Moderate will lead Christian Coalition: New focus on social and environmental issues
An organization once synonymous with the religious right has named as its new president a pastor who is becoming known as a critic of conservative Christians wedded to Republican politics.
The Christian Coalition last month named Joel Hunter, pastor of the Northland Church in the Orlando, Florida, area, as president. He replaces Roberta Combs, who headed the organization as it lately declined precipitously in influence, size and prestige.
Hunter will work on a part-time basis for the coalition and remain pastor at Northland, which is one church distributed among five concurrent worship sites. He reportedly will move the coalition’s headquarters from Washington to the Orlando area. Combs will keep the title of chairman of the group.
In the 1990s, the Christian Coalition claimed millions of members and distributed hundreds of thousands of voter guides in churches prior to elections. But the group’s annual budget has declined from $26 million at its peak to around $1 million. Recently four state Christian Coalition chapters parted ways with the organization.
Hunter’s selection may further disturb the remnant. He has self-published a book titled Right Wing, Wrong Bird: Why the Tactics of the Religious Right Won’t Fly with Most Conservative Christians. “There ought to be more than just gay marriage and pro-life issues because the Bible is concerned with all of life,” he writes. “We need to do everything we can to relieve poverty, to heal the sick, and to protect the earth.”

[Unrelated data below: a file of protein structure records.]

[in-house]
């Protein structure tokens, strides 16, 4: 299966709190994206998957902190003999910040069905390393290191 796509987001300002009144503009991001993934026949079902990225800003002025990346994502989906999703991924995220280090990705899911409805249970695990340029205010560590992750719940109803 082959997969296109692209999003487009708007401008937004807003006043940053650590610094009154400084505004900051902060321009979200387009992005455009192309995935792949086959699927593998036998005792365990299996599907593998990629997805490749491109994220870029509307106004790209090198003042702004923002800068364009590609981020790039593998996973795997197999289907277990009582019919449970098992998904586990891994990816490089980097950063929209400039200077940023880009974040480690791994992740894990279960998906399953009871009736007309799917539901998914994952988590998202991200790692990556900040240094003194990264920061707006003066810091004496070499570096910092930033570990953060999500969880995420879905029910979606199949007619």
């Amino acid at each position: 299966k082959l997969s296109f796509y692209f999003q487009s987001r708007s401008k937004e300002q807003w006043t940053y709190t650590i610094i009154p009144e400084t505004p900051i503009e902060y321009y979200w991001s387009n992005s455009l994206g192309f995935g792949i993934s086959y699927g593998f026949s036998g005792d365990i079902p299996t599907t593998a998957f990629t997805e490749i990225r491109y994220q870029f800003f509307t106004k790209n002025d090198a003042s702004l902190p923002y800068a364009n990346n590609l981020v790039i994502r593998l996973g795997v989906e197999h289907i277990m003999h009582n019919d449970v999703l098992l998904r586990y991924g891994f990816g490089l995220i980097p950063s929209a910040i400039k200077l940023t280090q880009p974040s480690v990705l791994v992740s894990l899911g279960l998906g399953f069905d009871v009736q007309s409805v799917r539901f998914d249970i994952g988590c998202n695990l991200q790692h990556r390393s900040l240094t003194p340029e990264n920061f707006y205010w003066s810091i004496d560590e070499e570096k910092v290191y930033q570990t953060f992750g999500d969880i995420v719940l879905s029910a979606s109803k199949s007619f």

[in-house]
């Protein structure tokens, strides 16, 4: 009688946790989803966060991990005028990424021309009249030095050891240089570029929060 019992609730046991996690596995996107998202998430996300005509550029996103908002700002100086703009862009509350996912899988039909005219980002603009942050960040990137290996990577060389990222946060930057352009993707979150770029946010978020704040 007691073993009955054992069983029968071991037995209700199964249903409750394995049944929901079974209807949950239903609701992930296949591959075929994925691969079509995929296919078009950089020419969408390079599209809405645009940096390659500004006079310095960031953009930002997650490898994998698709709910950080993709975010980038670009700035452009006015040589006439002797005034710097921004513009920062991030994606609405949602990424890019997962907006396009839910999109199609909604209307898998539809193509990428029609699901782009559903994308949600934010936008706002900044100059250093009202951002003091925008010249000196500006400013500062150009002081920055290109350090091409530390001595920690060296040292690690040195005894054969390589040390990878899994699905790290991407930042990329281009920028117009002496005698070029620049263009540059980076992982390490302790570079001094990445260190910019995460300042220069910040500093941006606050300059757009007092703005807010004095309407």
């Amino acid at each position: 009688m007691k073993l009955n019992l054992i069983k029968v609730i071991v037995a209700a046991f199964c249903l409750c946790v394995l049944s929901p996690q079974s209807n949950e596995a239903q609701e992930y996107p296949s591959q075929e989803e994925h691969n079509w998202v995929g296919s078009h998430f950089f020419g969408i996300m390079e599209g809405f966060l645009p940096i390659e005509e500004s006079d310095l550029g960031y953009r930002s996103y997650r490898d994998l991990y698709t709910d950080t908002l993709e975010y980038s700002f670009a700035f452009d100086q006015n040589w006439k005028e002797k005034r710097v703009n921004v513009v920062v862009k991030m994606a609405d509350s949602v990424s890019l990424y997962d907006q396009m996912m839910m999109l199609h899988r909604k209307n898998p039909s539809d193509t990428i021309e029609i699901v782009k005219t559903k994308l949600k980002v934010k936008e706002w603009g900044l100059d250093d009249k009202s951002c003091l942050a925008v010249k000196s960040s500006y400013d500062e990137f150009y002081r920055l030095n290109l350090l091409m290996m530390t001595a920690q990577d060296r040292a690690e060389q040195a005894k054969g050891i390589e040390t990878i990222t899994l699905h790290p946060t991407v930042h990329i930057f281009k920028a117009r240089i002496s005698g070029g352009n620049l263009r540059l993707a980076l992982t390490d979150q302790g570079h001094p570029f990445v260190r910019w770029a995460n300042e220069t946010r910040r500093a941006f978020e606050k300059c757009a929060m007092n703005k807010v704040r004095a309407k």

Hunter has appeared with evangelical environmentalists who have called on like-minded believers to urge governments to deal responsibly with factors contributing to global warming.
He also was interviewed on Air America radio by Baptist minister Welton Gaddy, director of the Interfaith Alliance, which takes liberal stances on many social and political issues.
Hunter told Welton in an October 6 broadcast that the Christian Coalition must hold on to the “basic moral stances” in which it has always believed, but that it will also expand into “compassion issues.”
The Christian Coalition is “going to take our licks for doing this, but we’re going to do it because we think it is right, and we cannot ignore the rest of the gospel,” Hunter admitted. “We’re forging some new ground for the evangelical community, and that’s not going to go automatically and easily.” –Associated Baptist Press